Actually, I've just remembered that Joe Hockey was the president of the Student Union when I was at Uni, and if I did have a time machine, I would first go back in time and punch that fat fuck in the head first, before I dealt with myself. Smacking Joe Hockey into unconsciousness would do more for current day Australia, than anything I could do other than that.
One thing not having a proper job allows
is plenty of time to check the surf and ride my bike.

So did I learn anything?
Well yes, but again looking back on it, the real benefits of my elite education were the old students net.
Previously referred to as the old boys net, but not by me anymore.
The real benefits turned out to be the friends I made while I was there.
Most notably my long suffering friend Antony, who has loaned/given me, money in four figures to keep the wolf from my coastal door.
Evo, who has/is giving me invaluable financial advice that is seeing me through my short, but heroically, unsuccessful business career.
There are others, whom I'll name if relevant.
However, I seem to saying that I agree with 'it's not what you know, but who you know.'
On this topic, and reinforcing it, is this piece of advice handed out by an older student who had just graduated from Sydney Uni law.
Another player on the soccer team was just on his way down to Phillip Street, where the Law School was housed, to complete his law degree.
When the younger student asked of the older, 'how should I play it down at Phillip Street?'
The older student replied, 'get down there and root anything that moves'. [For my North American readers, 'root' was the slang at the time for having sex, you would say 'screw']
Clearly this indicated that the older student thought that contacts were far more important than an in-depth knowledge of company or real estate law.
So returning to the theme of what is a proper job? There is no real answer to that.
One thing I do remember is that quite a number of the scientists and engineers that I graduated with, didn't go into those fields, but instead were sucked up by the burgeoning IT industry, indeed as I would be a few short years later.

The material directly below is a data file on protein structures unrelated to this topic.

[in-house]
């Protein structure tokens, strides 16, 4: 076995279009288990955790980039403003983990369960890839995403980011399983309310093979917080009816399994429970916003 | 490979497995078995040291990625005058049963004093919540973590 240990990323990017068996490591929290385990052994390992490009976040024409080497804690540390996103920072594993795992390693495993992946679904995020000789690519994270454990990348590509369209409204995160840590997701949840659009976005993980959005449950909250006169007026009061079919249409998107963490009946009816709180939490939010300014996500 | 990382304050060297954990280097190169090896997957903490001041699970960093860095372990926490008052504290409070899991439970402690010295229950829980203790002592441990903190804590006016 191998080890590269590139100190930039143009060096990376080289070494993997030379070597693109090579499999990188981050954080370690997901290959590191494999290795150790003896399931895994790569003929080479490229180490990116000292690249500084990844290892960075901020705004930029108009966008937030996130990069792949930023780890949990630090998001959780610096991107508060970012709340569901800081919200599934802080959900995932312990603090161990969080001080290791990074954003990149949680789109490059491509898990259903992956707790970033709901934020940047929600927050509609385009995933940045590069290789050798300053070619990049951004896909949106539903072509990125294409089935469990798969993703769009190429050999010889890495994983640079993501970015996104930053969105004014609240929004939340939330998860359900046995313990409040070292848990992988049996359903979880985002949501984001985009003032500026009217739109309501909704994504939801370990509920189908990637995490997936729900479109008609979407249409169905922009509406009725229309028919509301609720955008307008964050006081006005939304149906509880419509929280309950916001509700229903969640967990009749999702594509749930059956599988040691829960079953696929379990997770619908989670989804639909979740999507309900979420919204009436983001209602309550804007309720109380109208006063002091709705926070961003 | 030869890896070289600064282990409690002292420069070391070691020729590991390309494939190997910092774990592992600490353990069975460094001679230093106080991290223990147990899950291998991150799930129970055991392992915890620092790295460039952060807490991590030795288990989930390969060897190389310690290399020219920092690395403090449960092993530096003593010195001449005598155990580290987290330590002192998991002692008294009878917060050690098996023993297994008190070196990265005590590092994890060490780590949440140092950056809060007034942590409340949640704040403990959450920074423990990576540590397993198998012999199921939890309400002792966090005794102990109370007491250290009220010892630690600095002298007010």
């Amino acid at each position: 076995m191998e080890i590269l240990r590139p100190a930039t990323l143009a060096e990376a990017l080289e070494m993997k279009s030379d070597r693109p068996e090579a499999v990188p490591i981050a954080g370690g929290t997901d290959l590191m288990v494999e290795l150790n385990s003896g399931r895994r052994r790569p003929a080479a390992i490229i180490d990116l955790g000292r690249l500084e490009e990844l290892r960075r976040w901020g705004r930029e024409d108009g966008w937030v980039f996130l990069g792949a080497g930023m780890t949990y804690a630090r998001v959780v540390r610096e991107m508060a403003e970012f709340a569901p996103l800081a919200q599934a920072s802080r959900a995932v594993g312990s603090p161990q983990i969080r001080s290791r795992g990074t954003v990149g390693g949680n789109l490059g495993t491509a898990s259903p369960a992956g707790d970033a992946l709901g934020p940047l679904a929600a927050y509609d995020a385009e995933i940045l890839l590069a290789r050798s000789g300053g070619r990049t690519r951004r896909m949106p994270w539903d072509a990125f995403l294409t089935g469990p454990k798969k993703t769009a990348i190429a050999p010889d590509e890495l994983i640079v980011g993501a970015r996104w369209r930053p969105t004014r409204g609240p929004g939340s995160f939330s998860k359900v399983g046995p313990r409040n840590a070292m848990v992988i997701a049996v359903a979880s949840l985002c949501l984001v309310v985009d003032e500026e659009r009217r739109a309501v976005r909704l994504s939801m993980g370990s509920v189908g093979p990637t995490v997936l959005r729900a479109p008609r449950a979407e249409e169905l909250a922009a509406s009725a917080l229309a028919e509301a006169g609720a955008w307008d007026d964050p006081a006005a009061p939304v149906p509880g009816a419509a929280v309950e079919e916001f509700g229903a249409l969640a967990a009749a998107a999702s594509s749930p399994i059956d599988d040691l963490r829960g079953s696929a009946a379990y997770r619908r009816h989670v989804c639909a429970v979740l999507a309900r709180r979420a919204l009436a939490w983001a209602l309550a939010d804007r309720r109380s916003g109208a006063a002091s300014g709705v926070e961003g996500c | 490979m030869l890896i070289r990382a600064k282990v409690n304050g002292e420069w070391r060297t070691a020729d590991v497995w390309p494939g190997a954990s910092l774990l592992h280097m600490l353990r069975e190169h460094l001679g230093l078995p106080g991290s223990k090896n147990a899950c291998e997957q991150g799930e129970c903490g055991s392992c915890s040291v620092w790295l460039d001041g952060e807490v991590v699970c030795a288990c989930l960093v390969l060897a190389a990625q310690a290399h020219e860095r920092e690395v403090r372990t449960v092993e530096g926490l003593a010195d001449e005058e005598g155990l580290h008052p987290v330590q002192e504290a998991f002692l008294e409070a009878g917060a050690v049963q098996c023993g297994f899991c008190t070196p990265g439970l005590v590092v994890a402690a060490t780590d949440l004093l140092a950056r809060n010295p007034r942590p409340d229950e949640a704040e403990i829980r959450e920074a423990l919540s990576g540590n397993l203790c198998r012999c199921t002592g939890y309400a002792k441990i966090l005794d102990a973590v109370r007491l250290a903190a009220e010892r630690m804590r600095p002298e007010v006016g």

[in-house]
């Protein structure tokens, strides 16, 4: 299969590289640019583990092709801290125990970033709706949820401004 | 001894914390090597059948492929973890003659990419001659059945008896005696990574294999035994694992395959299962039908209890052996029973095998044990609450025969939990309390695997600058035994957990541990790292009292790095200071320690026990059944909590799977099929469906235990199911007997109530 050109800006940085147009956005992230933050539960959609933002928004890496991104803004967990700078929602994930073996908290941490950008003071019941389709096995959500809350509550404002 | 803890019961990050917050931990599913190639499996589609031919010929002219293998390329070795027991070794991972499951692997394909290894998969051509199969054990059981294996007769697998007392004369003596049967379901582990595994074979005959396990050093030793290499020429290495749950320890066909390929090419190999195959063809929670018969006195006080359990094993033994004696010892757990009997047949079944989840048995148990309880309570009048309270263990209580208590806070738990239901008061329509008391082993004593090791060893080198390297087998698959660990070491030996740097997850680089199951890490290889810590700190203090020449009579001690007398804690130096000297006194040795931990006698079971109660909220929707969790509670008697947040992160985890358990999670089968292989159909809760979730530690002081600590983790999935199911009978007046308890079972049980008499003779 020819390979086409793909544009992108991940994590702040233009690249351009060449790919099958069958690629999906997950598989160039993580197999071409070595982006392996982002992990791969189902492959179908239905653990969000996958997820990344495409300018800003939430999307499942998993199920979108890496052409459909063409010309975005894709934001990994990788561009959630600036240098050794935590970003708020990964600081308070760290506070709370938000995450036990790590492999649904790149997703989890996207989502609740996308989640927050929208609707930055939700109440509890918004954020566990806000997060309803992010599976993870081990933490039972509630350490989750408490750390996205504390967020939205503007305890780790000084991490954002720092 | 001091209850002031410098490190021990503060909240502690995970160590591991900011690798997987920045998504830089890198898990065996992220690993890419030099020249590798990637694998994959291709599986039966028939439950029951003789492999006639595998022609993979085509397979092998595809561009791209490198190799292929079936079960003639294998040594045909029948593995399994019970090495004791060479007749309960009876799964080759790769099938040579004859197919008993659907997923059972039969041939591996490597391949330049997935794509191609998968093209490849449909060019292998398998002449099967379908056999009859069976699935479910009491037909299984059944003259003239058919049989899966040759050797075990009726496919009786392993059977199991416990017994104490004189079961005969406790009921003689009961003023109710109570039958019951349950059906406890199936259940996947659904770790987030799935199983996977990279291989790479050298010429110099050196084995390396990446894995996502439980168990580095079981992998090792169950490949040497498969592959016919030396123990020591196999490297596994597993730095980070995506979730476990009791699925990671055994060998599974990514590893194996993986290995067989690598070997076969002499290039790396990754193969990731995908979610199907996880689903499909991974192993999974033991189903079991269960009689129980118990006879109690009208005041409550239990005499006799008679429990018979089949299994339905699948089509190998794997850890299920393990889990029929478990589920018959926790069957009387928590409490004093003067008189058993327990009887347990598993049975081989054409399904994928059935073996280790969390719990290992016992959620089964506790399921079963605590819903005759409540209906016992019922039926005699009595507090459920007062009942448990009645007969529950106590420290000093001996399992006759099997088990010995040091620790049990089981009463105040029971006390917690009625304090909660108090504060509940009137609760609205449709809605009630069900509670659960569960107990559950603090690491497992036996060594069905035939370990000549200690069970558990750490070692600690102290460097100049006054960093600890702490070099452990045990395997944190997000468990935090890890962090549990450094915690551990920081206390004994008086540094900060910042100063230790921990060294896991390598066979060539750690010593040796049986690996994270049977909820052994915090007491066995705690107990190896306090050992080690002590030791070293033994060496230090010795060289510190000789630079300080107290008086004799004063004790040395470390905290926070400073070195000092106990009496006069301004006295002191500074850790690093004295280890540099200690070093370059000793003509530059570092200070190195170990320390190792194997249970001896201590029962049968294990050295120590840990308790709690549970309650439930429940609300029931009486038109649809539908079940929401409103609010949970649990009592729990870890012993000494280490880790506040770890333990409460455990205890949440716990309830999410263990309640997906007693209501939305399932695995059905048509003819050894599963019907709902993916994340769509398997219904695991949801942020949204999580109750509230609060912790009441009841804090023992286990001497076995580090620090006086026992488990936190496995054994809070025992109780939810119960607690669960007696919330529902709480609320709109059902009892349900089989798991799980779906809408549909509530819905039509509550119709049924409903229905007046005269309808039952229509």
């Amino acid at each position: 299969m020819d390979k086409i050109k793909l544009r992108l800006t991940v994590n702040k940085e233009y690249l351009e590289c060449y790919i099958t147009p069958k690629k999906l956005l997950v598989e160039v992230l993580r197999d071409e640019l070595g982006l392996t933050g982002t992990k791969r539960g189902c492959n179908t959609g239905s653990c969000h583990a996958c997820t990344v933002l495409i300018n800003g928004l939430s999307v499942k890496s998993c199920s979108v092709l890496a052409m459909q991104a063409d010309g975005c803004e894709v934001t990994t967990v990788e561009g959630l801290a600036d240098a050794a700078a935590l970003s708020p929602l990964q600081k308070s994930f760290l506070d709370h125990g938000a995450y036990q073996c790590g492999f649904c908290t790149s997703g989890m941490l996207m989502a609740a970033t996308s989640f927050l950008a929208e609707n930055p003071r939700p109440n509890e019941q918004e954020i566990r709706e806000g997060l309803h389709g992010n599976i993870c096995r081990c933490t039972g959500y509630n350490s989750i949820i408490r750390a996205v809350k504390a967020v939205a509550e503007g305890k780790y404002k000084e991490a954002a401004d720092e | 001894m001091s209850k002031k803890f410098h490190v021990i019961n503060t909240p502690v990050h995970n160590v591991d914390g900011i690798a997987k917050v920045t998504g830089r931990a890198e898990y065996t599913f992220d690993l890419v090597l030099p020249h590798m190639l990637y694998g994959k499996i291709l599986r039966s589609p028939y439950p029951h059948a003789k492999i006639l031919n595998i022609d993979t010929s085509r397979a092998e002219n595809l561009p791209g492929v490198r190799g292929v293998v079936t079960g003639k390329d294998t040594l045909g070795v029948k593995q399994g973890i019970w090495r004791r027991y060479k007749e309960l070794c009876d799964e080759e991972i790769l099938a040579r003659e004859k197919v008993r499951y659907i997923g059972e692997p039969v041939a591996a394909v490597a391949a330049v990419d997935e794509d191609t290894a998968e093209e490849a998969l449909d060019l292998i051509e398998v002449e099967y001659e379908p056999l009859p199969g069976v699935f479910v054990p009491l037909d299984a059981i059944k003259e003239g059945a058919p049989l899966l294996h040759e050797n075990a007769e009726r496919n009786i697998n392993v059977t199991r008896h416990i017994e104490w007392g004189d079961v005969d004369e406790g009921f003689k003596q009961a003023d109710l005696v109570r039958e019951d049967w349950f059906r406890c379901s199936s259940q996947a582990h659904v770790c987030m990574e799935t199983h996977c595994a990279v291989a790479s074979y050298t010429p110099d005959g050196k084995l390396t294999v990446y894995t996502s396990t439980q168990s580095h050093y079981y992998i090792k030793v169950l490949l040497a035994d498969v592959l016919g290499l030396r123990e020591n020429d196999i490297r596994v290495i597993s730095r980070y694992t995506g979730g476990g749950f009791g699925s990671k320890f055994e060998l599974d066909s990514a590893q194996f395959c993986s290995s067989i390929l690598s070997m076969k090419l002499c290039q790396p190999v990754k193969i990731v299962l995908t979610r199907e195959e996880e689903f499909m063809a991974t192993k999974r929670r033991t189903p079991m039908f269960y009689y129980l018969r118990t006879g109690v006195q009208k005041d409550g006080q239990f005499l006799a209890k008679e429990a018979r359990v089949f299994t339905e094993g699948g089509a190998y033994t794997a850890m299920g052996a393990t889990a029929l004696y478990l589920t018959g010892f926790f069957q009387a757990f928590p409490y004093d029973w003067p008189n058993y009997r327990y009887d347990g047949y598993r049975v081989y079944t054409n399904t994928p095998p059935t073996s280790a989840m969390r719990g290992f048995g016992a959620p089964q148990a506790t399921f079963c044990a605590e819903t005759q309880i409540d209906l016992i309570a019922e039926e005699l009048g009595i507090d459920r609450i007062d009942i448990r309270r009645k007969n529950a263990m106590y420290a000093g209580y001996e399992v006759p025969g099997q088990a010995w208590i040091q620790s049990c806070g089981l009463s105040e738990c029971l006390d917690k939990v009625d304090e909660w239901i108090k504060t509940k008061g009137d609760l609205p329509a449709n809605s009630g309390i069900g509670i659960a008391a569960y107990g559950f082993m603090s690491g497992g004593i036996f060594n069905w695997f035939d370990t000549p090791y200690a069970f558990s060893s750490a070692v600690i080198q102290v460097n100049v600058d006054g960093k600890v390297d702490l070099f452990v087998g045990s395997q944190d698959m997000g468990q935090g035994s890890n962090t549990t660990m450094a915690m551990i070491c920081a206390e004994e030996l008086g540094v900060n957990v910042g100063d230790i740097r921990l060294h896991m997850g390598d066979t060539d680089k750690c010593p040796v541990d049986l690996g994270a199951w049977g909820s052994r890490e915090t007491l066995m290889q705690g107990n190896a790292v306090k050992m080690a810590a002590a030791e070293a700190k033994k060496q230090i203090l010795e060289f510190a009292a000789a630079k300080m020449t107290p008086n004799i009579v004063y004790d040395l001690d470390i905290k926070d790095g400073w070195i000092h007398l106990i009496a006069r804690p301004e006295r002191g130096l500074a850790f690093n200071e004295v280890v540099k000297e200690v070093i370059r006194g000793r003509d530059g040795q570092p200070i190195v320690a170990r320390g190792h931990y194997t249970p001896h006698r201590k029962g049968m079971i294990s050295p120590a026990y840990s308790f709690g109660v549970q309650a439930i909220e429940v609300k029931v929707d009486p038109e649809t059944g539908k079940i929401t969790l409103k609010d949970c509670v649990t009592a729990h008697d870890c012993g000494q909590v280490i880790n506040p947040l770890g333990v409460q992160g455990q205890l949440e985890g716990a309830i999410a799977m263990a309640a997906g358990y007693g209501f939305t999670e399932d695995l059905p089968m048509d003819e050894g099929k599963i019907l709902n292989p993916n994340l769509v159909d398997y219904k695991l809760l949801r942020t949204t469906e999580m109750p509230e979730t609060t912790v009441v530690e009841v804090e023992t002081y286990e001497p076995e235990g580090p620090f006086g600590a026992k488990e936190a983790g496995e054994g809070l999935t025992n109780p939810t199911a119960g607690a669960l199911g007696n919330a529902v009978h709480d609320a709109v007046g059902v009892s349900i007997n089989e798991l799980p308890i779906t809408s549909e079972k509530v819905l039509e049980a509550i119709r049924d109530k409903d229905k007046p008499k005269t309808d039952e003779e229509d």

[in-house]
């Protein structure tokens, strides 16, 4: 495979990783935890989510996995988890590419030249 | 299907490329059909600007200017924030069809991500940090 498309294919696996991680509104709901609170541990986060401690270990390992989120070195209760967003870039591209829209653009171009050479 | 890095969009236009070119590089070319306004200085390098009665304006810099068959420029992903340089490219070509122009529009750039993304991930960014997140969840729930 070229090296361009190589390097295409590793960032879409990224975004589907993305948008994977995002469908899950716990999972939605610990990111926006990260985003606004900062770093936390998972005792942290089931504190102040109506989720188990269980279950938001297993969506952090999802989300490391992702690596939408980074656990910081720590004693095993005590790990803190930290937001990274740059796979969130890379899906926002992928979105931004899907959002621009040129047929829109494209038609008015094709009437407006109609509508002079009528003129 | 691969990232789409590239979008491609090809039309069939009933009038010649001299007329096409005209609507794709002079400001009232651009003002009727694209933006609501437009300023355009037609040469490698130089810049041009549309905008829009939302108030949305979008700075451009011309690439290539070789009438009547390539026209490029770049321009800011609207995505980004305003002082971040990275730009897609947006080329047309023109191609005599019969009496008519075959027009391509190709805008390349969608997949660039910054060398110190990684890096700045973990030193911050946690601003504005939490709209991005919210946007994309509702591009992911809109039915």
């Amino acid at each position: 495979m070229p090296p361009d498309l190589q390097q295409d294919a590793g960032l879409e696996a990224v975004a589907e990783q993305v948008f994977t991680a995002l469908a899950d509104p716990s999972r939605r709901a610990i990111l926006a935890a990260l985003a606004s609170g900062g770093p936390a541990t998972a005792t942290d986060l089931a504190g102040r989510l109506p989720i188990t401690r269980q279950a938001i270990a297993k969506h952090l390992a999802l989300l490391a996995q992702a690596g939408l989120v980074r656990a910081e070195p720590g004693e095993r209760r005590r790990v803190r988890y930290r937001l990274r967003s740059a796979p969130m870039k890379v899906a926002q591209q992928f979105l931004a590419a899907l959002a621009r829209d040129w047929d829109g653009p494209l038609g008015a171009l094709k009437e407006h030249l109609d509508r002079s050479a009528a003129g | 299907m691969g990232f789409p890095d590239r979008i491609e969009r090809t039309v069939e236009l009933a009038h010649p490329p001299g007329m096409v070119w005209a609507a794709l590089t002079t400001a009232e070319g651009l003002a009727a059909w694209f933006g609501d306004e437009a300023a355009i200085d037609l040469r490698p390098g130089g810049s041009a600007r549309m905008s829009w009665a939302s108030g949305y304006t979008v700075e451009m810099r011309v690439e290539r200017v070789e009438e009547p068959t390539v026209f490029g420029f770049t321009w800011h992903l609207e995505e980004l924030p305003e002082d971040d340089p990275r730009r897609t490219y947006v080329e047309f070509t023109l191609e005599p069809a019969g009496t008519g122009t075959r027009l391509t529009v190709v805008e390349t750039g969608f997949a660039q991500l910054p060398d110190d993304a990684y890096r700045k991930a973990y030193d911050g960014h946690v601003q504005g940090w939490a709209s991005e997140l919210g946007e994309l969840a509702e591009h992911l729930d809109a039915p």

In those faculties, we spent more time on the computer than most, and thus spent more time fixing them than anything else, and so many began lucrative careers working on computers.
My first job out of Uni though was with Greenpeace, I don't know now what my father thought of this, but I think he thought I would be immmediately employed in a lab somewhere, and spend my career in a lab coat poking the buttons on complex lab equipment.
But that was never for me, even as a boy I knew that the world's environment was in trouble, and so began work with Greenpeace to do something about it.
After that I did my teaching diploma, and took some part time work with a soccer newspaper, so began, simultaneously, my teaching and journalism careers.
Couple of things to note there.
I think my father was happy that I was going to be a science teacher, as he saw that as a proper job. But within minutes of starting in the classroom of a NSW high school, I can confirm that teaching is an improper job of the first water.
I know what this looks like, but I
am in fact running to get into position,
while the timer on my phone camera ticked
away, not to molest this woman.
Man, I hated that.
The other thing to note, and particularly if you are going into teacher training is that the first day in the classroom is the first day you will start planning how to never enter another classroom.
So hectic is it that you quickly realize that you will never sustain the energy levels needed to do this for a whole career, and so will do anything else. Get promoted, quit, drink heavily, anything to keep you away from the classroom.
So after some five years teaching, I finally realized that teaching wasn't for me, I'd been sacked by three schools, and had left twenty odd of my own accord.
So I went into journalism full time.
I began working for the Sun-Herald (now defunct) in Sydney.